A total of four grants will be awarded to clubs or individuals. Grants will be given to deserving individuals or groups who host a diversity-based activity with a larger communication component for the public. Please write a 300-500 word essay briefly describing the activity and how communication occurred. Successful examples will be published in the Vet Gazette. In order to qualify for the grant, no fundraising component can come from the activity, and any notes, posters, or pamphlets given at the event must accompany the write up.

Note: Diversity is NOT limited to multicultural diversity and write-ups focusing on diversity within the veterinary field will be accepted.


City Of Tulsa Animal Welfare: My Experience as a Veterinary Extern in an Underserved Area

SAVMA's Public Health and Community Outreach Committee (PHCOC) grants Underserved Areas Stipends to multiple students each year. Awards cover externships that are carried out between September 1, 2012 and August 31, 2013. A total of eight (8) $500 awards are available for each academic year and awards can be distributed in a retroactive manner. For more information, please see

Read on to see how one student spent his externship.

By: Ken Sieranski, 4th year Veterinary Student, Texas A & M University

During a cold two weeks in the January of my final year of veterinary school at Texas A & M, I traveled to Tulsa, Oklahoma to complete a two week externship at City of Tulsa Animal Welfare.  My experiences at this large municipal shelter impacted the lives of homeless pets in this underserved community and increased my confidence as a spay/neuter surgeon.  I worked under the supervision of Dr. Cathy Pienkos who is not only an exemplary shelter veterinarian, but a kind and patient mentor to many students, most of whom attend Oklahoma State University College of Veterinary Medicine.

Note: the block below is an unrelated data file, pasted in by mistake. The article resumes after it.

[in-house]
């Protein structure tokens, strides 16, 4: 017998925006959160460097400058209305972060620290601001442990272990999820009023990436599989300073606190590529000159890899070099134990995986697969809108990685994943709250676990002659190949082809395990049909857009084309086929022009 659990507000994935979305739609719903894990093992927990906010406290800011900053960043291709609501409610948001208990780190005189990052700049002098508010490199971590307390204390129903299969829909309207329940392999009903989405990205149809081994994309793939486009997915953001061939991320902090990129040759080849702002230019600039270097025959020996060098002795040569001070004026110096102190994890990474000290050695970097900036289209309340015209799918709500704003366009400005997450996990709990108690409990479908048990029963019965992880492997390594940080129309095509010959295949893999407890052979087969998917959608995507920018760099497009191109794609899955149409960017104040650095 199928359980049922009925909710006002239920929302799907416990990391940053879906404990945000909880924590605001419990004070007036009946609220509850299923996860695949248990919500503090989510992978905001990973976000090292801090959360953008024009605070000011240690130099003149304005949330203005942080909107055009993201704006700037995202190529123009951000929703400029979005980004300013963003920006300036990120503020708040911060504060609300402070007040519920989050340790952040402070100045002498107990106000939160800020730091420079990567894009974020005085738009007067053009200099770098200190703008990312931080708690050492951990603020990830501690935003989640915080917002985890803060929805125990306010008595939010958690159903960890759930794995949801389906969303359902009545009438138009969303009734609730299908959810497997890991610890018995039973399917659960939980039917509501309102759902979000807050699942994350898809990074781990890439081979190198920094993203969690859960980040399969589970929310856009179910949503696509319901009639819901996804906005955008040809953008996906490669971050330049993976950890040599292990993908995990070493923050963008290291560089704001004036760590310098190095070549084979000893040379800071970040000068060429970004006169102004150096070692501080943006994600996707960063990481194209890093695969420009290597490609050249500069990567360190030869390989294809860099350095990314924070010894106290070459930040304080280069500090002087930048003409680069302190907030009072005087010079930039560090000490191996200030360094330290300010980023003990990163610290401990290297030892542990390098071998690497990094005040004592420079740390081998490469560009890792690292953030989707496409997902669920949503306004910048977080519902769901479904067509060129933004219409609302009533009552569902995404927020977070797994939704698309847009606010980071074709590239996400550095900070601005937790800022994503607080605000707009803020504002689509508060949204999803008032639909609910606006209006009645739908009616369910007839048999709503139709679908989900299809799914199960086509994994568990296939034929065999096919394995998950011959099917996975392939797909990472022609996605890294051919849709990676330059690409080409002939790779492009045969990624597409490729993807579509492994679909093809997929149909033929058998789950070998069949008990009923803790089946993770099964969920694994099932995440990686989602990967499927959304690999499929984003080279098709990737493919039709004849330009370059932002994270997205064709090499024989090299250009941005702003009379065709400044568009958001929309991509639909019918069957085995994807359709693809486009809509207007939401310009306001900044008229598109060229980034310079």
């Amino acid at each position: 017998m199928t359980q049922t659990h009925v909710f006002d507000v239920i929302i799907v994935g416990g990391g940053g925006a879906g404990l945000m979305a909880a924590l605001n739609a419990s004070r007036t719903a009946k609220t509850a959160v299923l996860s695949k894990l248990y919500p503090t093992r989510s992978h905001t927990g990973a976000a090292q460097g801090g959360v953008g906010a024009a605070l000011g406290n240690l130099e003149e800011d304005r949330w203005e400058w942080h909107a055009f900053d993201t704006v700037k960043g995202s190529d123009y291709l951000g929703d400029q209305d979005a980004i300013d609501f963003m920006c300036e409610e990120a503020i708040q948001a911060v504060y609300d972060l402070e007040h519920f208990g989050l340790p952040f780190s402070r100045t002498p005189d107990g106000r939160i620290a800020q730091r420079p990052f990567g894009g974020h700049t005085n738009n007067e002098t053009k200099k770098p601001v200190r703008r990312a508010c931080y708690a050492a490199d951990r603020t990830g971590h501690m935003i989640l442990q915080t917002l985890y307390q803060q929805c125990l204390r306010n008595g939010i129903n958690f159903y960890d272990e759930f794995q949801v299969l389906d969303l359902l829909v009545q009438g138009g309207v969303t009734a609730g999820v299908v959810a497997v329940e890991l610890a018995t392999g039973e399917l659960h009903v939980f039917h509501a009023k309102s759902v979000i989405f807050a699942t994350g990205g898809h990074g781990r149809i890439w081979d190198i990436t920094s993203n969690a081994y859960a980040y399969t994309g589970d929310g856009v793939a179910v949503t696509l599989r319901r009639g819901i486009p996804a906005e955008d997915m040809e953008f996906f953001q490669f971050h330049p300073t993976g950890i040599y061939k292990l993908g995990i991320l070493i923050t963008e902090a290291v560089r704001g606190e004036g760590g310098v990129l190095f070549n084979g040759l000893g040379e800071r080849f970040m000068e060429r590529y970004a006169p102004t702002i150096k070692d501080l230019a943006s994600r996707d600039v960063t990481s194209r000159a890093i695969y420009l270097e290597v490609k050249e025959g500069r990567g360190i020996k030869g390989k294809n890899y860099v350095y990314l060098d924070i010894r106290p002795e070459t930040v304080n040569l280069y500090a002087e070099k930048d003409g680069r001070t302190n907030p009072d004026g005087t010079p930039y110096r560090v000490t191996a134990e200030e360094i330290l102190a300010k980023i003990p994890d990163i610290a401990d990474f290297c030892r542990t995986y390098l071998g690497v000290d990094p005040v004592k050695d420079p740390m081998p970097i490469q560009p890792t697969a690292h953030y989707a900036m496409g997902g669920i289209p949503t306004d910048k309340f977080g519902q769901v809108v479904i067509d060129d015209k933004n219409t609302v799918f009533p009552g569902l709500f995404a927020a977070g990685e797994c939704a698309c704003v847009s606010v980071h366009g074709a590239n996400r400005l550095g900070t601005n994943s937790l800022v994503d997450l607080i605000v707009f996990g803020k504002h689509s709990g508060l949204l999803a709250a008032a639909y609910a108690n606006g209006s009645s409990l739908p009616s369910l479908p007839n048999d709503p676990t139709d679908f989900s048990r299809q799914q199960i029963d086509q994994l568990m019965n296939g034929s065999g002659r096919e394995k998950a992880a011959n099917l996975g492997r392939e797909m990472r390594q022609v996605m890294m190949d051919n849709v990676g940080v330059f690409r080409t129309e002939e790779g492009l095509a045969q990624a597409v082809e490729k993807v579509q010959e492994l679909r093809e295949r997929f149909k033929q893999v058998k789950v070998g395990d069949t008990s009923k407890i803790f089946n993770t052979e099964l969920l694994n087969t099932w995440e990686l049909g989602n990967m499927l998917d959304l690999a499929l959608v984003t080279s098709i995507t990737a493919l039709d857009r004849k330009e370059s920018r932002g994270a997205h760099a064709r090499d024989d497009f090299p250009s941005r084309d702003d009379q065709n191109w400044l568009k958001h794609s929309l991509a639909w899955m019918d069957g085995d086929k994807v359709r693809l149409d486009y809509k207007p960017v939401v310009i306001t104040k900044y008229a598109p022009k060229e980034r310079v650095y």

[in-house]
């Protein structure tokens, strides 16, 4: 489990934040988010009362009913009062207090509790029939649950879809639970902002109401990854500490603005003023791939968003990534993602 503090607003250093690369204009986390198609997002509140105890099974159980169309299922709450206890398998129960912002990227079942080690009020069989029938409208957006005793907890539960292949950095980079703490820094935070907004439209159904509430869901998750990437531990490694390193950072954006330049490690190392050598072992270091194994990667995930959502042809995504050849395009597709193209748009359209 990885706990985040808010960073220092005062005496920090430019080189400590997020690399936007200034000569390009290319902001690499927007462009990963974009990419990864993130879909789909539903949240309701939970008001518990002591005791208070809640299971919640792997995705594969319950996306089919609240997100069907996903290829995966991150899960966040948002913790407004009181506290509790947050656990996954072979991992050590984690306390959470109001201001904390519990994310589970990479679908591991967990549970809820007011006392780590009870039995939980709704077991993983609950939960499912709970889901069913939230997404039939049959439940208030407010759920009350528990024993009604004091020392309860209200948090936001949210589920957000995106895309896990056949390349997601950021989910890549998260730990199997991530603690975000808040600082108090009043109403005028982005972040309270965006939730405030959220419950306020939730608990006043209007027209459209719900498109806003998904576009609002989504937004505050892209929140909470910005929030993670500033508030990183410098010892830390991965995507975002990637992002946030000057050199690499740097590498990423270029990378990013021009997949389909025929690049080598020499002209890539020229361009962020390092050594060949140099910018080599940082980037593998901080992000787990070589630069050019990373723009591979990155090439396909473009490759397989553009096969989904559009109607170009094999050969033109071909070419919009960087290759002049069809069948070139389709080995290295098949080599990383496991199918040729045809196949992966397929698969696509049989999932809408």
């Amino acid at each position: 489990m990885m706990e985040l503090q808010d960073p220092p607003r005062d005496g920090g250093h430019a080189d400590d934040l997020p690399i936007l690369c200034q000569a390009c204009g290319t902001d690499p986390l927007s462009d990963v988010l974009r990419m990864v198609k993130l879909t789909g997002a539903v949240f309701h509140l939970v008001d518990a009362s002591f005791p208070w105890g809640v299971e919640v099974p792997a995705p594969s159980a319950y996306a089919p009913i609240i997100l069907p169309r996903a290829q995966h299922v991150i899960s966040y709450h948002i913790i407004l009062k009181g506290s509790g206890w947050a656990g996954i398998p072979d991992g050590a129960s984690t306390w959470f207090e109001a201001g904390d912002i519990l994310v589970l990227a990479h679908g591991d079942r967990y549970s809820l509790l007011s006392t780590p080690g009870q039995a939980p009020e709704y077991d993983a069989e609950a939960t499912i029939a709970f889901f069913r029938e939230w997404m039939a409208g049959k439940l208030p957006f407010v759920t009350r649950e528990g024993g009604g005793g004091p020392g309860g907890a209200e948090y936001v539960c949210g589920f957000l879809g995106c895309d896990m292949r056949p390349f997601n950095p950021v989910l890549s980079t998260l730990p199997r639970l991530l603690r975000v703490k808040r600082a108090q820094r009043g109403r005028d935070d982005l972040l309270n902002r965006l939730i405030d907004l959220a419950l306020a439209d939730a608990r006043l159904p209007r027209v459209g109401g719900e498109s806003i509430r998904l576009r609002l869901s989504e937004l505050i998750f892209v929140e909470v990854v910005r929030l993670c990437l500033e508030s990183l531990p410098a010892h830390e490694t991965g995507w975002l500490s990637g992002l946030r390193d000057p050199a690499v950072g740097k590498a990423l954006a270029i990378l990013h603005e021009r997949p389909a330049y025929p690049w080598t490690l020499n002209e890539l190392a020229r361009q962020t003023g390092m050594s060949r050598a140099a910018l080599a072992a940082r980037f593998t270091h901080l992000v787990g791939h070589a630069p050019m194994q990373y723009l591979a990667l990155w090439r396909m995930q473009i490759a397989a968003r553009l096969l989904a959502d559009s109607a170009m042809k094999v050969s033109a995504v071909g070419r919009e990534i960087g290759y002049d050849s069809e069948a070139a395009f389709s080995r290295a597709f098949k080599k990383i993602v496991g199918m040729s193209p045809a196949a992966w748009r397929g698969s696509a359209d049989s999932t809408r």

I selected this particular externship, because my intended career path is to become a shelter veterinarian.   I have obtained an Internship in Shelter Medicine for next year at University of Florida which will allow me to work towards becoming a specialist in this emerging discipline.  The Tulsa externship has undoubtedly helped me to prepare for my internship next year.  In addition to our typical daily routine described below, I also joined Dr. Pienkos on shelter rounds, experienced the management and flow of the large municipal shelter, and participated in an animal cruelty investigation.   While this experience was invaluable to me as a future shelter veterinarian, I believe that this externship is ideal for any student wishing to both help shelter animals and increase their surgical confidence.   The externship is largely surgery-based, and it was noted on the Association of Shelter Veterinarian’s Website that externs complete an average of 20 surgeries per week. 

A typical day at the shelter started with performing preoperative physical examinations on animals scheduled for surgery that day.